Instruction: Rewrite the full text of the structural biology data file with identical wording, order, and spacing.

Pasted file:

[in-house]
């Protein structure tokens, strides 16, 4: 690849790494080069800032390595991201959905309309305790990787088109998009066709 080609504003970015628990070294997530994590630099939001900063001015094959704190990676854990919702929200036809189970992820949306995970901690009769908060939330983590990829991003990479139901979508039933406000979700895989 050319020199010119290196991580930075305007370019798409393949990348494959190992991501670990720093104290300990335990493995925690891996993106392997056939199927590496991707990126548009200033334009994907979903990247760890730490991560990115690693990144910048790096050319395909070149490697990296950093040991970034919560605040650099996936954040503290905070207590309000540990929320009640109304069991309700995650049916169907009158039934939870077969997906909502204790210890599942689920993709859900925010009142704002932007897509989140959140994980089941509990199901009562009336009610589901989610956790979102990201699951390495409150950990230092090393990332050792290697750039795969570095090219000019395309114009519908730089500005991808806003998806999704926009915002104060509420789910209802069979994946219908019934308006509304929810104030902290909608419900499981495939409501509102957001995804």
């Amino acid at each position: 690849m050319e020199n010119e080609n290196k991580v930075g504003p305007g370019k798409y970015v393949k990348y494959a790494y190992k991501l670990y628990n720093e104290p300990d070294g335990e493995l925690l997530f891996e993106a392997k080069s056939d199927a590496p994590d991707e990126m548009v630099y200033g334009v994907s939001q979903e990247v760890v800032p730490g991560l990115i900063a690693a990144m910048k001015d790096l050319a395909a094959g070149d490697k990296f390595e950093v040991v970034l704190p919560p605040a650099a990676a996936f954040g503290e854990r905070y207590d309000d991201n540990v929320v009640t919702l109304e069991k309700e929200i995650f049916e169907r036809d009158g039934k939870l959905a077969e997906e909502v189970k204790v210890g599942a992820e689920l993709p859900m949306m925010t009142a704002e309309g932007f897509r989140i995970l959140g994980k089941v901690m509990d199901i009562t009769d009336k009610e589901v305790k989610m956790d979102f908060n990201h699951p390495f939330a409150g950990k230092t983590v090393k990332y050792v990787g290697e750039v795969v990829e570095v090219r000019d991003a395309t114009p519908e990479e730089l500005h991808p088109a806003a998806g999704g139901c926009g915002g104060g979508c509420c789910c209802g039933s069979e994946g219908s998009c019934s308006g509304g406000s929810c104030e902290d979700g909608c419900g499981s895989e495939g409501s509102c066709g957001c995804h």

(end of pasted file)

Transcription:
[in-house]
């Protein structure tokens, strides 16, 4: 690849790494080069800032390595991201959905309309305790990787088109998009066709 080609504003970015628990070294997530994590630099939001900063001015094959704190990676854990919702929200036809189970992820949306995970901690009769908060939330983590990829991003990479139901979508039933406000979700895989 050319020199010119290196991580930075305007370019798409393949990348494959190992991501670990720093104290300990335990493995925690891996993106392997056939199927590496991707990126548009200033334009994907979903990247760890730490991560990115690693990144910048790096050319395909070149490697990296950093040991970034919560605040650099996936954040503290905070207590309000540990929320009640109304069991309700995650049916169907009158039934939870077969997906909502204790210890599942689920993709859900925010009142704002932007897509989140959140994980089941509990199901009562009336009610589901989610956790979102990201699951390495409150950990230092090393990332050792290697750039795969570095090219000019395309114009519908730089500005991808806003998806999704926009915002104060509420789910209802069979994946219908019934308006509304929810104030902290909608419900499981495939409501509102957001995804």
């Amino acid at each position: 690849m050319e020199n010119e080609n290196k991580v930075g504003p305007g370019k798409y970015v393949k990348y494959a790494y190992k991501l670990y628990n720093e104290p300990d070294g335990e493995l925690l997530f891996e993106a392997k080069s056939d199927a590496p994590d991707e990126m548009v630099y200033g334009v994907s939001q979903e990247v760890v800032p730490g991560l990115i900063a690693a990144m910048k001015d790096l050319a395909a094959g070149d490697k990296f390595e950093v040991v970034l704190p919560p605040a650099a990676a996936f954040g503290e854990r905070y207590d309000d991201n540990v929320v009640t919702l109304e069991k309700e929200i995650f049916e169907r036809d009158g039934k939870l959905a077969e997906e909502v189970k204790v210890g599942a992820e689920l993709p859900m949306m925010t009142a704002e309309g932007f897509r989140i995970l959140g994980k089941v901690m509990d199901i009562t009769d009336k009610e589901v305790k989610m956790d979102f908060n990201h699951p390495f939330a409150g950990k230092t983590v090393k990332y050792v990787g290697e750039v795969v990829e570095v090219r000019d991003a395309t114009p519908e990479e730089l500005h991808p088109a806003a998806g999704g139901c926009g915002g104060g979508c509420c789910c209802g039933s069979e994946g219908s998009c019934s308006g509304g406000s929810c104030e902290d979700g909608c419900g499981s895989e495939g409501s509102c066709g957001c995804h």